April 20, 2009

Collection Rotation: Chuck Mobley

Our regular feature, “Collection Rotation“. A local guest organizes a mini-exhibition from our collections pages online. Today’s guest is CHUCK MOBLEY, curator at San Francisco Camerawork, right next door.  Almost all the musical guests have local connections to SF. Pictures link back to collection pages. Thanks Chuck!
An imaginary studio apartment in The Tenderloin in two inadequate descriptive systems

The SFMOMA collections website interface is like a store, but better. It’s like a thrift store where you never know what you’ll find. Surprise makes shopping fun! This is partly why if I ever have to shop I shop at Goodwill or online. So, basically I just went shopping for my apartment in the Tenderloin by looking up items tagged “functional,” though I did pick some inessentials as well, mostly for inspiration. In these inflationary times it’s better to just imagine shopping than to actually shop. I only chose very practical things because I’m a very pragmatic person. Also, since my neighborhood has not been gentrified, I tried not to be too conspicuous in my imagined consumption. I chose stuff that doesn’t look like it’s worth much or that I can hide in my pocket easily.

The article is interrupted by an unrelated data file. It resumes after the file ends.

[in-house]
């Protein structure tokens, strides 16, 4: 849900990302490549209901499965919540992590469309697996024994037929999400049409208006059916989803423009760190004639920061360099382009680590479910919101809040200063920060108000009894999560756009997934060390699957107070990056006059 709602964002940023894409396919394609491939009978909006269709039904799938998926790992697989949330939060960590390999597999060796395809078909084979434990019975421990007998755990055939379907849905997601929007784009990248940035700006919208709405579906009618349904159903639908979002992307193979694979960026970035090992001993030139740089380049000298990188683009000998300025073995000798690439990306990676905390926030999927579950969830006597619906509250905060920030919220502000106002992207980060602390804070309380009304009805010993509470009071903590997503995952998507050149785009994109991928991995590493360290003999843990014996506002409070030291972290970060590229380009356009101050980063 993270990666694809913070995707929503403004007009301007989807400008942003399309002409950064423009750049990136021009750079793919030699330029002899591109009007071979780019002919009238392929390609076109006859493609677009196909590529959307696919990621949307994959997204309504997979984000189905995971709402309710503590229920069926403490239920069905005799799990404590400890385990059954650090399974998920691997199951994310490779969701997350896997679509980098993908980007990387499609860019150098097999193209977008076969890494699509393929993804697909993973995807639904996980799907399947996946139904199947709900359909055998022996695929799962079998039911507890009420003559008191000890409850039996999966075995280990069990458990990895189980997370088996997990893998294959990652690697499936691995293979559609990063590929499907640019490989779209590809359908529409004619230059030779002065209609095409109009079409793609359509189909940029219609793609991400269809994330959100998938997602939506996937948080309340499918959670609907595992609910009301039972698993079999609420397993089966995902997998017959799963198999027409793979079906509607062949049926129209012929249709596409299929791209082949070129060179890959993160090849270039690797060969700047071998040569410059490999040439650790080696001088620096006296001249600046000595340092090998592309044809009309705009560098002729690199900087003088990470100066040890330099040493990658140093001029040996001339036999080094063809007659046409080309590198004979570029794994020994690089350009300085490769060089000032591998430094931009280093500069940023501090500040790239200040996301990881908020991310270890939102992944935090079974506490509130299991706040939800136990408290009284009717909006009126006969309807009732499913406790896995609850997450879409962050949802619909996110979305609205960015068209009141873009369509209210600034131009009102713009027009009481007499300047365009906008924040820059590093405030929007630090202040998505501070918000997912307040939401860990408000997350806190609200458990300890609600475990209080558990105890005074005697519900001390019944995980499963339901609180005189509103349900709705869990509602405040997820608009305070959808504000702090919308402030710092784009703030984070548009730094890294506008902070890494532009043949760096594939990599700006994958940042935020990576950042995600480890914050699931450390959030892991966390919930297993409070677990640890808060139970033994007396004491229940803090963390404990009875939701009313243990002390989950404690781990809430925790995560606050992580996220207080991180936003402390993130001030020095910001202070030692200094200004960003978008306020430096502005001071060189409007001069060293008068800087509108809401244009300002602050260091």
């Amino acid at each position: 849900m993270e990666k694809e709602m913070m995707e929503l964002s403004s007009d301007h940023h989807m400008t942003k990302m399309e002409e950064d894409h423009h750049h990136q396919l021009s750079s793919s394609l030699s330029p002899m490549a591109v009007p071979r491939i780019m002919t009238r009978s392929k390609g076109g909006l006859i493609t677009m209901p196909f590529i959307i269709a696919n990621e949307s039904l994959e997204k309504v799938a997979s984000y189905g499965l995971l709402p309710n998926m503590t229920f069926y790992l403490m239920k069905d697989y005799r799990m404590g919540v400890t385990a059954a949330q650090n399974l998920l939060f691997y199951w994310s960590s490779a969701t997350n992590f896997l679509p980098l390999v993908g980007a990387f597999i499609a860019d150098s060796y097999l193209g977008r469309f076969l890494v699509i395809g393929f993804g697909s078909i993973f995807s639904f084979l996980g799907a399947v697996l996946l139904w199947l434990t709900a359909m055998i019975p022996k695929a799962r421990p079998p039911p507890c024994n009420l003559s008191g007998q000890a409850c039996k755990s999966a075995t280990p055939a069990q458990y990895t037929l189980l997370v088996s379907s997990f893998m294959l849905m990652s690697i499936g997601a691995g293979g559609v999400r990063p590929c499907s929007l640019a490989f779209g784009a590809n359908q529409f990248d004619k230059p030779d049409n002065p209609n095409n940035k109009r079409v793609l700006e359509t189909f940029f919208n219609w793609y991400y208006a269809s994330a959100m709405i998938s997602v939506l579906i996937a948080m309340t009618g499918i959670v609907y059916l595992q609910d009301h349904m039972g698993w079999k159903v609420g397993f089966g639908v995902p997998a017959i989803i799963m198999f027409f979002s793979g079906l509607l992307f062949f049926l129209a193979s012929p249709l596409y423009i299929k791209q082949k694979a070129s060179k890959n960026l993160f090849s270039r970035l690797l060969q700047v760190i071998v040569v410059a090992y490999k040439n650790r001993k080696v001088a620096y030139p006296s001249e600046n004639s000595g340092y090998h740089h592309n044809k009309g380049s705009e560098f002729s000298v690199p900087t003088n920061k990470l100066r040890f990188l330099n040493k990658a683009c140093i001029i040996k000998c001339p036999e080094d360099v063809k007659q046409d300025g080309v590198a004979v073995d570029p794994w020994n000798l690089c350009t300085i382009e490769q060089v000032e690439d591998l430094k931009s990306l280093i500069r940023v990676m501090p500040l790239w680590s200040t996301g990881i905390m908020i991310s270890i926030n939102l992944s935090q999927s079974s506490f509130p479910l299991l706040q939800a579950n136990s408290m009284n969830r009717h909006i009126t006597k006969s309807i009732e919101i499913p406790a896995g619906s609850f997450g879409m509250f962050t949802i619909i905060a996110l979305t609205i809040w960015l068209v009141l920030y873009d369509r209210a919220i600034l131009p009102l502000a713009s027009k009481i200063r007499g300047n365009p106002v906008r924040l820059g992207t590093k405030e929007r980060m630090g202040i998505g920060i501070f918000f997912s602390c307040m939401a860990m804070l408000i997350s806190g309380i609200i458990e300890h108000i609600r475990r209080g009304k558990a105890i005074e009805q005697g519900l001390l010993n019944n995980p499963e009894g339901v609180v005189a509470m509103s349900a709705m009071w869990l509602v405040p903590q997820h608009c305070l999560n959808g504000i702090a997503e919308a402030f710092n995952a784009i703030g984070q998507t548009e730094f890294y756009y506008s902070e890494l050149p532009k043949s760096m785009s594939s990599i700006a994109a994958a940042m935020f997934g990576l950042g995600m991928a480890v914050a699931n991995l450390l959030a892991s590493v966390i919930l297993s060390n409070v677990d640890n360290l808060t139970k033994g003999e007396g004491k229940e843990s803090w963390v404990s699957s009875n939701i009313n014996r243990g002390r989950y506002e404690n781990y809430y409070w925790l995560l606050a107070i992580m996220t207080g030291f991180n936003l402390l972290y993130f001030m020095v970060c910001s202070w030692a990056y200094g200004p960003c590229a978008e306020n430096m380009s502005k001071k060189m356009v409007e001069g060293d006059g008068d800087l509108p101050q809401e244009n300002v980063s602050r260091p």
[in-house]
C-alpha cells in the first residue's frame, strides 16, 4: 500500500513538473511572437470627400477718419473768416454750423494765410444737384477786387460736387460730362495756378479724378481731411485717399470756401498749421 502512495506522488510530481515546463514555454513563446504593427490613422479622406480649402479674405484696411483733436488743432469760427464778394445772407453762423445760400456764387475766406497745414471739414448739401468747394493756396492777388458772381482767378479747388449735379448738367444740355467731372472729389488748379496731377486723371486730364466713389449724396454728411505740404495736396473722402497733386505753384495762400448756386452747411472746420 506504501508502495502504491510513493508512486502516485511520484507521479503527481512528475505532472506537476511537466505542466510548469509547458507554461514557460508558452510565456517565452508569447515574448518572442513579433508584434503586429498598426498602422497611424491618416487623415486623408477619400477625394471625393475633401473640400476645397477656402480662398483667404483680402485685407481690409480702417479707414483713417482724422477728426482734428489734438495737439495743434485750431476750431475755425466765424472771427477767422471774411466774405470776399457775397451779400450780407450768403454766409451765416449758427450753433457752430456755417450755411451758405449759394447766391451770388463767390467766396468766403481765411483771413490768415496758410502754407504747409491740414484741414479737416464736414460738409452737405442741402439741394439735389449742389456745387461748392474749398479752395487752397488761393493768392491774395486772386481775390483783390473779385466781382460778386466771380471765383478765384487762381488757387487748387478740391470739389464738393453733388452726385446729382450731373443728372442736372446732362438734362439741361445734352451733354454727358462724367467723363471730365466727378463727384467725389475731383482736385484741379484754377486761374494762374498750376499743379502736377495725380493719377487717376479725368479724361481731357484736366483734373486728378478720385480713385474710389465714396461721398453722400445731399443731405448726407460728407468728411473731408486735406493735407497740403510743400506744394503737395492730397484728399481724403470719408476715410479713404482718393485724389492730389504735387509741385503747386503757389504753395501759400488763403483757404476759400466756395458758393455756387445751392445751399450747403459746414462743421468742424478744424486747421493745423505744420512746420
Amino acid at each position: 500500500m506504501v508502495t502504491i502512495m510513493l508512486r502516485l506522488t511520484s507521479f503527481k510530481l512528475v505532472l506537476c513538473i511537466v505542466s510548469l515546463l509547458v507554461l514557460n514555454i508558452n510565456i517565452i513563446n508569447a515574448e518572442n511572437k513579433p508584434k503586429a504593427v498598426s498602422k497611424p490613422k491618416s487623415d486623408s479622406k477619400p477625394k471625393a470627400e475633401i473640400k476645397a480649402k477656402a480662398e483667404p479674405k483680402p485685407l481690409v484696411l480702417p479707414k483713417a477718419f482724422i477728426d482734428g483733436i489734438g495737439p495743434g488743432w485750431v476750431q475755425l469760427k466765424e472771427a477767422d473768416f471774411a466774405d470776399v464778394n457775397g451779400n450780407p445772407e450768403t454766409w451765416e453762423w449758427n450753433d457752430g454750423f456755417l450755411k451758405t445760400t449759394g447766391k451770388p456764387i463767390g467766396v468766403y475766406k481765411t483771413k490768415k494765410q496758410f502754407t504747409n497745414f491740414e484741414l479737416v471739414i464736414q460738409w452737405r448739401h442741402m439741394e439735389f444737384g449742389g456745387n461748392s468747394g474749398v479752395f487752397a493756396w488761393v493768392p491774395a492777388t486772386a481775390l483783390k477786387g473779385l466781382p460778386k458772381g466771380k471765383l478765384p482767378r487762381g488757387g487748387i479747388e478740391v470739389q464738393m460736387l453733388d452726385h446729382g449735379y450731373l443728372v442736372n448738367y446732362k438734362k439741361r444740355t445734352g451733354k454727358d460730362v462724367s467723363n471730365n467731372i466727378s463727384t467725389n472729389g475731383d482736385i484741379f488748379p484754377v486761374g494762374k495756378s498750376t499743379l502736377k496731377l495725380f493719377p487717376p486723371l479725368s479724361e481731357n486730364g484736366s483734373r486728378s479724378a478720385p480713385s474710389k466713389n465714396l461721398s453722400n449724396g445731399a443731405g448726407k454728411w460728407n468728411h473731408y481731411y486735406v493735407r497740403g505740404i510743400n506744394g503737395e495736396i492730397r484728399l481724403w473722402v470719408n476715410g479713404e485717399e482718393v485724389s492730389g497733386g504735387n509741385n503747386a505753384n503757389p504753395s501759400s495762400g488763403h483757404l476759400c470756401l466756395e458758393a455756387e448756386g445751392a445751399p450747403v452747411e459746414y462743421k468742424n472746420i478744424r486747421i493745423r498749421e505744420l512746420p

As for the song pairings, I’d like to think they’re self-evident so I won’t go into that. However, I’ve included links for each band in case anyone is interested.


Tom Sachs, Knoll Loveseat and End Table, 1996
Reading Rosalind Krauss, by The Size Queens, Our Literal Speed

I like the way Tom Sachs thinks. I returned home from work the other day to find a gigantic phone book outside my door and I thought to myself with some disgust: “Who uses these anymore?” This artist clearly knows it’s good to recycle useless stuff! Plus it’s better to have knock-offs than the real thing: if there’s a fire or some kind of catastrophe you wouldn’t feel terrible about this burning up because you could just make a new one.